THE world continues to be in love with blueberries, a trend that could resonate well for Australian producers.
A recent report from Rabobank entitled Consistent Quality is the New Blue, gives a glowing overview of the global blueberry industry predicting that fresh blueberry exports are likely to expand steadily during the next few years, as growing regions continue to diversify around the globe.
It said companies are being pushed to be more productive and more efficient and to consistently provide high-quality fruit.
Improved cultivars will also play an increasingly significant role across growing regions.
According to Rabobank, global highbush blueberry planted area surpassed 205,000 hectares in 2020, and production is expected to continue to grow firmly in the next few years.
Most of the planted area is still concentrated in the Americas but the Asia-Pacific region is expanding fast.
North America, the cradle of the blueberry industry, continues to be a relevant blueberry-growing region, but production shares are shifting, with South America expanding rapidly, and new growing regions also being developed in Europe, Africa, and Asia, the report said.
Rabobank fresh produce senior analyst David Magaa said he expected global exports in 2025/26 to reach close to 900,000 metric tons, with more than 70 per cent coming from the top-five exporting countries: Peru, Chile, Canada, Mexico, and Spain/Morocco.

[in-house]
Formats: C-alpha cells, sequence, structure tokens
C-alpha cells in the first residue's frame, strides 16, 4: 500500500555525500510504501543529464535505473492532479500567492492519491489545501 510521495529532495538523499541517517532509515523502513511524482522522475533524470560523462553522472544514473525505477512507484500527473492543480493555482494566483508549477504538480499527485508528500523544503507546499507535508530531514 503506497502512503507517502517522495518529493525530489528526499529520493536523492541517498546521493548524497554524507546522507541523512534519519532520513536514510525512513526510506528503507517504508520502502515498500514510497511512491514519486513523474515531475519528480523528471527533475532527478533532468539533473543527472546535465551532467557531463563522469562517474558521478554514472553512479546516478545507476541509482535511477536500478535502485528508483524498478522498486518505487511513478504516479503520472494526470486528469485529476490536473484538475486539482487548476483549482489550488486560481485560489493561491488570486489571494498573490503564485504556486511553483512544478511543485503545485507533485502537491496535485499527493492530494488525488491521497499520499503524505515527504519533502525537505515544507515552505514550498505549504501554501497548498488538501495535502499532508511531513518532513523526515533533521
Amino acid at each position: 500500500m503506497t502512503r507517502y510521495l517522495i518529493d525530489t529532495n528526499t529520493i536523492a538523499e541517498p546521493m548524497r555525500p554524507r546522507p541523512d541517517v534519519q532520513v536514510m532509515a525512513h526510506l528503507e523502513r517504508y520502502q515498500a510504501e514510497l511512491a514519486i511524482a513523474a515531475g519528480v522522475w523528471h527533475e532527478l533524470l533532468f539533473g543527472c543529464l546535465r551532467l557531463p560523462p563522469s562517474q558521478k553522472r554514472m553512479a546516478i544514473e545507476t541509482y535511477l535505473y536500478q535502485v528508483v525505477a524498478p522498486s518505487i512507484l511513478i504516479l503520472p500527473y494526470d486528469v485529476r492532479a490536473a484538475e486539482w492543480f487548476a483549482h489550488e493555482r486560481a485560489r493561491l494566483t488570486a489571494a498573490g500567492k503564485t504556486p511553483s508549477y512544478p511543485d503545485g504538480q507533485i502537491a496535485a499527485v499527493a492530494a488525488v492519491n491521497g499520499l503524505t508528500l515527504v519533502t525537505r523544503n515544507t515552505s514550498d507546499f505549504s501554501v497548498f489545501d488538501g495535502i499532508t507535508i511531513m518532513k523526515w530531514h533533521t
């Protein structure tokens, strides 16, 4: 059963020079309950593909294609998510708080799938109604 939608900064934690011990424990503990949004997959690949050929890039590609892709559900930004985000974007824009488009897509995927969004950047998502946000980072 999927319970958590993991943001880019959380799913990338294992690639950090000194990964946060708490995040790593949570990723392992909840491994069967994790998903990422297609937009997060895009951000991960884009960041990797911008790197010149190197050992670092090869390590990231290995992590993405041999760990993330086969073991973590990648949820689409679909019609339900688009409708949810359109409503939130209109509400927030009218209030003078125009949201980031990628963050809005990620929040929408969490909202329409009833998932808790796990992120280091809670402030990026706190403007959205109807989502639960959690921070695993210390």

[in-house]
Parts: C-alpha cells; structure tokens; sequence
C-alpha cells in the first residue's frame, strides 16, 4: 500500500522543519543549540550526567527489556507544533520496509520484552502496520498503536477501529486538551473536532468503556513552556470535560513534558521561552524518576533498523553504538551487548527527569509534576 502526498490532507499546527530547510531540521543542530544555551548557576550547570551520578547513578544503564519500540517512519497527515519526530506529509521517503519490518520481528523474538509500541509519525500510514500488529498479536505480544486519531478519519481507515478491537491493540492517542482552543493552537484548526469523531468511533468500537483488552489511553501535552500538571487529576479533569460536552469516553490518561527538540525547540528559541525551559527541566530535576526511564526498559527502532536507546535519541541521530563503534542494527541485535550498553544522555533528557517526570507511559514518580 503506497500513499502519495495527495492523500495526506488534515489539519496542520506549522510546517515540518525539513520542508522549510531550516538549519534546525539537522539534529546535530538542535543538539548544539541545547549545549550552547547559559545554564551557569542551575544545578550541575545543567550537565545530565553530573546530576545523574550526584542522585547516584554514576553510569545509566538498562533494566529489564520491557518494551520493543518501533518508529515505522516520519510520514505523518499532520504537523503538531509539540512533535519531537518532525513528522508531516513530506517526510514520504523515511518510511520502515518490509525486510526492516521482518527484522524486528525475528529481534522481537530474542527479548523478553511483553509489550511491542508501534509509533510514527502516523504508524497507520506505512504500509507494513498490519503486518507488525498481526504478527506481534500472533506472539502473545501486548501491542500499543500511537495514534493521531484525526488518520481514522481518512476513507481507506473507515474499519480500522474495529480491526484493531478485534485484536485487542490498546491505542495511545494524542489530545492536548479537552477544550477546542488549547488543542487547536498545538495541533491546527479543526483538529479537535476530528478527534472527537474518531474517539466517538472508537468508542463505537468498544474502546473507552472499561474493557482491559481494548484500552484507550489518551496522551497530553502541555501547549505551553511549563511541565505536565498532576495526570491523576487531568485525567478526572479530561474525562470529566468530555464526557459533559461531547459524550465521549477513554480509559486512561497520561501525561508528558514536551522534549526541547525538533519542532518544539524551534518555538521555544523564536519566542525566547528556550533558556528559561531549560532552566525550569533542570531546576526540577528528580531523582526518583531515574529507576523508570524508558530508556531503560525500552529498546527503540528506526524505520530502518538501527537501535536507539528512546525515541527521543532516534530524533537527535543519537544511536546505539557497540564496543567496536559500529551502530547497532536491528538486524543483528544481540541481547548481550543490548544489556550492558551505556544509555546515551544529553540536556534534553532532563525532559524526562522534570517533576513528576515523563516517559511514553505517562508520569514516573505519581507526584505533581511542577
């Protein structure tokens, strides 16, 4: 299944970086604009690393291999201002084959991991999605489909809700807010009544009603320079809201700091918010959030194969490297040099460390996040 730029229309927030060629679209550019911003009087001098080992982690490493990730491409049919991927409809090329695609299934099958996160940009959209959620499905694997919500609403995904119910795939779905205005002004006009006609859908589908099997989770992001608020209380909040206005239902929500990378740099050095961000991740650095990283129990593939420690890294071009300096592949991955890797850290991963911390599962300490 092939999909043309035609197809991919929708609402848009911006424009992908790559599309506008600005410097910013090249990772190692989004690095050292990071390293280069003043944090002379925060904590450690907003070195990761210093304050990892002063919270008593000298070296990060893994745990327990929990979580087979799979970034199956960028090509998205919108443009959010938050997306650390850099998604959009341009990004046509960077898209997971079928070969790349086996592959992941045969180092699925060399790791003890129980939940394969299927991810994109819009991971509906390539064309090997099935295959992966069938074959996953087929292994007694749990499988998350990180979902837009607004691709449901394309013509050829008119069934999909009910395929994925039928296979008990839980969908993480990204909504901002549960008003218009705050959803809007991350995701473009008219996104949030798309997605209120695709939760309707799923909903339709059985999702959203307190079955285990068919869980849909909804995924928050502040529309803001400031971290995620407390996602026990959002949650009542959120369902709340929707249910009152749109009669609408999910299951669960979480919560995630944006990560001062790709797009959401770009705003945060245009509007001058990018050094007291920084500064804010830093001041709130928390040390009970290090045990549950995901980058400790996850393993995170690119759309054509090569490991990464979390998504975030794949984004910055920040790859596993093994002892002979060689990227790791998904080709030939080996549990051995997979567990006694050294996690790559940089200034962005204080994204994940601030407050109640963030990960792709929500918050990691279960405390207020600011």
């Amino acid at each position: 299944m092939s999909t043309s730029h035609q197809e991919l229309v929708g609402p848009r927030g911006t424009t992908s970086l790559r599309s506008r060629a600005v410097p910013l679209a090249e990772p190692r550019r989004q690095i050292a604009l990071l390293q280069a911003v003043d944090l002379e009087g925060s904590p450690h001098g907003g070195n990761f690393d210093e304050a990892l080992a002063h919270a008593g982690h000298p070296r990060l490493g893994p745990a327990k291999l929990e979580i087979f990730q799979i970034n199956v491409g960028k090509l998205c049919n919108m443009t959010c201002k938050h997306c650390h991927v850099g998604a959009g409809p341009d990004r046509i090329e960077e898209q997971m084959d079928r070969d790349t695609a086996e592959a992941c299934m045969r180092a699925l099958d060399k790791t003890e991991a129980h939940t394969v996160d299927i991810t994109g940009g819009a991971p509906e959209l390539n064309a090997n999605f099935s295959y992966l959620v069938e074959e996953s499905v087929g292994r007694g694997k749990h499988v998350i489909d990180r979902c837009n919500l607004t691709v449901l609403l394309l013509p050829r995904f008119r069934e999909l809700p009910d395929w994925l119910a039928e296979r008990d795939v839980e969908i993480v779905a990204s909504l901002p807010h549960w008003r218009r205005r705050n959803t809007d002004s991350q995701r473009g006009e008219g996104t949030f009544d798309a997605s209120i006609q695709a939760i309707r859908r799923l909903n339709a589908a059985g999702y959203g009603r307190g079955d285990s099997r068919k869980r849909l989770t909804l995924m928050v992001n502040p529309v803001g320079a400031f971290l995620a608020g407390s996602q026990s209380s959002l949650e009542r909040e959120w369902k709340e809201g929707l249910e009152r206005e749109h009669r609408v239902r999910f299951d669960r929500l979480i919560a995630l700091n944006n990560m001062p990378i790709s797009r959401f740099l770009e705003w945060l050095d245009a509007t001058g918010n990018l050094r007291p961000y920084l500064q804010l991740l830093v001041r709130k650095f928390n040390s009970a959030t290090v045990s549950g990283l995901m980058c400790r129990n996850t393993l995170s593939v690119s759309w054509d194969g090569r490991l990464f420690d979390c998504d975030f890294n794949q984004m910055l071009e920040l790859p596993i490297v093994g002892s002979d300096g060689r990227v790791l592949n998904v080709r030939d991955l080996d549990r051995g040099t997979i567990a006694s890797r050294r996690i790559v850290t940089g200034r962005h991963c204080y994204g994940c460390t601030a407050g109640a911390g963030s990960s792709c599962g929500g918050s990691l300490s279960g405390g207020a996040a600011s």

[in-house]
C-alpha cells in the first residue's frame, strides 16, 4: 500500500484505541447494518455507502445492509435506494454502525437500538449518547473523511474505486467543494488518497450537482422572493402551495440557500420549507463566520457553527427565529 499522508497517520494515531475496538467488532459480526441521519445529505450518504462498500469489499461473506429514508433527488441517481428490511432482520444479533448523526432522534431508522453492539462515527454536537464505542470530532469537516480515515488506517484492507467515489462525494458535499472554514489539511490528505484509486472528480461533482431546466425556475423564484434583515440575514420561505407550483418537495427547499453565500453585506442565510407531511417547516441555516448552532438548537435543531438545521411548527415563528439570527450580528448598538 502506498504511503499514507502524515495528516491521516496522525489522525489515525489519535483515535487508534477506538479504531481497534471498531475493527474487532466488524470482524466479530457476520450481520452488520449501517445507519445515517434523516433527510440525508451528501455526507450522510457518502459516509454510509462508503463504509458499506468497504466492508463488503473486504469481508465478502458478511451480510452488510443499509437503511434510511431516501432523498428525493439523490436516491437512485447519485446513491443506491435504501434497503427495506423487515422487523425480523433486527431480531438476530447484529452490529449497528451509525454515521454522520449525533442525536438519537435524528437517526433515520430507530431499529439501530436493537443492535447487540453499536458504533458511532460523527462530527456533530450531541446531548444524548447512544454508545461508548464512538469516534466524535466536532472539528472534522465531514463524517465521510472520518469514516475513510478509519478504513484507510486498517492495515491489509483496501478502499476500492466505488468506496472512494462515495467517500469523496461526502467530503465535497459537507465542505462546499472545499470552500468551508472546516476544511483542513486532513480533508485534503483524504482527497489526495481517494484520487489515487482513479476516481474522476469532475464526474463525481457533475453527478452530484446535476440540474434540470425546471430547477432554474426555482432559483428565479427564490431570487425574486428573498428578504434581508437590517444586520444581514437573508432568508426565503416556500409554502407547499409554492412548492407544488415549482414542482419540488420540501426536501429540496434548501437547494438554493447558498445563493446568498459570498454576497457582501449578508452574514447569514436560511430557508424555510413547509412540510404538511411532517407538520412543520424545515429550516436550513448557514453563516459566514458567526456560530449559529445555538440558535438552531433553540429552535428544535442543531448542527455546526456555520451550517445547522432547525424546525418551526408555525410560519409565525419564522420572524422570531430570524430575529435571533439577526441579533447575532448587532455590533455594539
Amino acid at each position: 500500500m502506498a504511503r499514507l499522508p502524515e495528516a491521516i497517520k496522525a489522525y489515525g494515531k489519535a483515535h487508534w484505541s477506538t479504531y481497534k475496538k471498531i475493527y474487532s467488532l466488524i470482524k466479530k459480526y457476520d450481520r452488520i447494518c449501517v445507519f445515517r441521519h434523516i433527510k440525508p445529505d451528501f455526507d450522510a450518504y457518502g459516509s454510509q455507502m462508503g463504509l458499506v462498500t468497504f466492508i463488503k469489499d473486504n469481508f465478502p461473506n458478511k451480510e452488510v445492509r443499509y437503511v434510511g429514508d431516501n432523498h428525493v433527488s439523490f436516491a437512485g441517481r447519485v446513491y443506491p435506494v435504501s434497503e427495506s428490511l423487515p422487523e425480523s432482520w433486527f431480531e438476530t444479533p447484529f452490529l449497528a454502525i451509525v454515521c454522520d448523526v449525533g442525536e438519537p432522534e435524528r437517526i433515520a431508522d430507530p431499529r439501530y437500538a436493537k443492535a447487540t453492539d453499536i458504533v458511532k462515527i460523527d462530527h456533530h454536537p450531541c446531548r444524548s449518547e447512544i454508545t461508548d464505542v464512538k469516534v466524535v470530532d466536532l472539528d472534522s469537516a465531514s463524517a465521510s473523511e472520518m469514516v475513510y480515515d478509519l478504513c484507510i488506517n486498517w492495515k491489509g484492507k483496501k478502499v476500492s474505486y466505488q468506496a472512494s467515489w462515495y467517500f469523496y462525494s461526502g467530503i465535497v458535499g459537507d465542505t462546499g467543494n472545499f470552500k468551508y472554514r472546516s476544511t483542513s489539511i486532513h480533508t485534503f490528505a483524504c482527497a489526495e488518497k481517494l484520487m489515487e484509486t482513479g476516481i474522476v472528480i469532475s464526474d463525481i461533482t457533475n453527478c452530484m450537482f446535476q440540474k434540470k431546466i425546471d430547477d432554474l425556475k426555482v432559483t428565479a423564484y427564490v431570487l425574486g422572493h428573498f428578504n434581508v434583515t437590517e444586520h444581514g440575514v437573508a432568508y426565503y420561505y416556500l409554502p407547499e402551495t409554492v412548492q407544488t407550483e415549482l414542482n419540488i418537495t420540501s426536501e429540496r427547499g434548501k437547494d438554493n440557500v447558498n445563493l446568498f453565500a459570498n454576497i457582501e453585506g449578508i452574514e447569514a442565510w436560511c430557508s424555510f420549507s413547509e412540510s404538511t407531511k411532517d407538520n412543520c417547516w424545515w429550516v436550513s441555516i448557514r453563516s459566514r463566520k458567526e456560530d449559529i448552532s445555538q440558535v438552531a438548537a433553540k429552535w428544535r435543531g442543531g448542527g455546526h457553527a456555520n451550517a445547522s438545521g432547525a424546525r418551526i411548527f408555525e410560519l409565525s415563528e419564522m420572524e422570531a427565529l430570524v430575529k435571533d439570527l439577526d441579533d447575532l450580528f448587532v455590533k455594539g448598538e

Since the 2019/20 season, Peru has become the largest global fresh blueberry exporter, and Chile is now the second-largest global exporter of blueberries.
South America-based Rabobank fresh produce senior analyst Gonzalo Salinas both Chile and Peru have outstanding market access, with tariff-free access to China, Europe, and the US.
"These countries are well-positioned to benefit from expanding global demand," he said.
While Australia does not get a mention in the report, it remains a baby in terms of production and exports.
According to the 2019/20 Australian Horticulture Statistics Handbook, for the year ending June 2020, Australia produced 20,783 tonnes of blueberries and valued at $389.6 million.
The wholesale value of the fresh supply was $497.4m with $427m distributed into retail and $70.4m into food service.
Just 393t went to export, about 2pc of the crop, worth $8.4m with the majority of that (60pc) going to Hong Kong, with other destinations including Malaysia, Indonesia, Thailand and Singapore.
Australia has traditionally been a net importer of fresh blueberries, typically bringing in 1000-1700t per year, with the majority of this volume coming from New Zealand.
IN terms of world consumption, Rabobank said the US and Canada combined still absorb the highest blueberry volume, but Europe is now the main source of demand growth.
In the same way, China is leading the blueberry consumption in Asia thanks to the growth of its local and imported supply.
On the homefront, figures show 56pc of Australian households purchased fresh blueberries, buying an average of 136g per shopping trip.
IMPROVED cultivars are set to play a key role across growing regions.
As the market becomes more competitive and consumers more demanding, Rabobank says consistent quality is vital to seize the growth opportunities.
"Breeding programs are developing cultivars for different chill requirements, focusing on flavor, firmness, and shelf life to appeal to more consumers and retailers. Growers may benefit from higher input efficiency, better yields, and the potential for mechanical harvesting," Mr Magaa said.
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